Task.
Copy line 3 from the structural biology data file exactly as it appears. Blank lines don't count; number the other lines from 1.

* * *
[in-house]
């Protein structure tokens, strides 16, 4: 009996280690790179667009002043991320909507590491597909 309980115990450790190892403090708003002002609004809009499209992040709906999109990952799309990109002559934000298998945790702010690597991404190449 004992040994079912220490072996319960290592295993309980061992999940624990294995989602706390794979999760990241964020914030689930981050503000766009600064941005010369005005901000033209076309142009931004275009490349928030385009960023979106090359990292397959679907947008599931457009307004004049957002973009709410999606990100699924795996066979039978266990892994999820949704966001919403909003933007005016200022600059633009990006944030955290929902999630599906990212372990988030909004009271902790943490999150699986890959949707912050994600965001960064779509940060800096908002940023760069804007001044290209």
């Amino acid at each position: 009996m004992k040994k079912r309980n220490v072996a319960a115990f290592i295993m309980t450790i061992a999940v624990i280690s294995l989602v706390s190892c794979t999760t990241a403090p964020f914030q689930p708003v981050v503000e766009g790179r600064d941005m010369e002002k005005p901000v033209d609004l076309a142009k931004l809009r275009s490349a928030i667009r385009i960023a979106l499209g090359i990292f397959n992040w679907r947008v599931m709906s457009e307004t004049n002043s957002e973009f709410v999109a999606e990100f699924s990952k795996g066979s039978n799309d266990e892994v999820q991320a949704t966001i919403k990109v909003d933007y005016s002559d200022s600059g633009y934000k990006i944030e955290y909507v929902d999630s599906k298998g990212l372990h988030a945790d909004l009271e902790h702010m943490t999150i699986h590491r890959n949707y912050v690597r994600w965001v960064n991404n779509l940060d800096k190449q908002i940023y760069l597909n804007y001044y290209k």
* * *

């Amino acid at each position: 009996m004992k040994k079912r309980n220490v072996a319960a115990f290592i295993m309980t450790i061992a999940v624990i280690s294995l989602v706390s190892c794979t999760t990241a403090p964020f914030q689930p708003v981050v503000e766009g790179r600064d941005m010369e002002k005005p901000v033209d609004l076309a142009k931004l809009r275009s490349a928030i667009r385009i960023a979106l499209g090359i990292f397959n992040w679907r947008v599931m709906s457009e307004t004049n002043s957002e973009f709410v999109a999606e990100f699924s990952k795996g066979s039978n799309d266990e892994v999820q991320a949704t966001i919403k990109v909003d933007y005016s002559d200022s600059g633009y934000k990006i944030e955290y909507v929902d999630s599906k298998g990212l372990h988030a945790d909004l009271e902790h702010m943490t999150i699986h590491r890959n949707y912050v690597r994600w965001v960064n991404n779509l940060d800096k190449q908002i940023y760069l597909n804007y001044y290209k």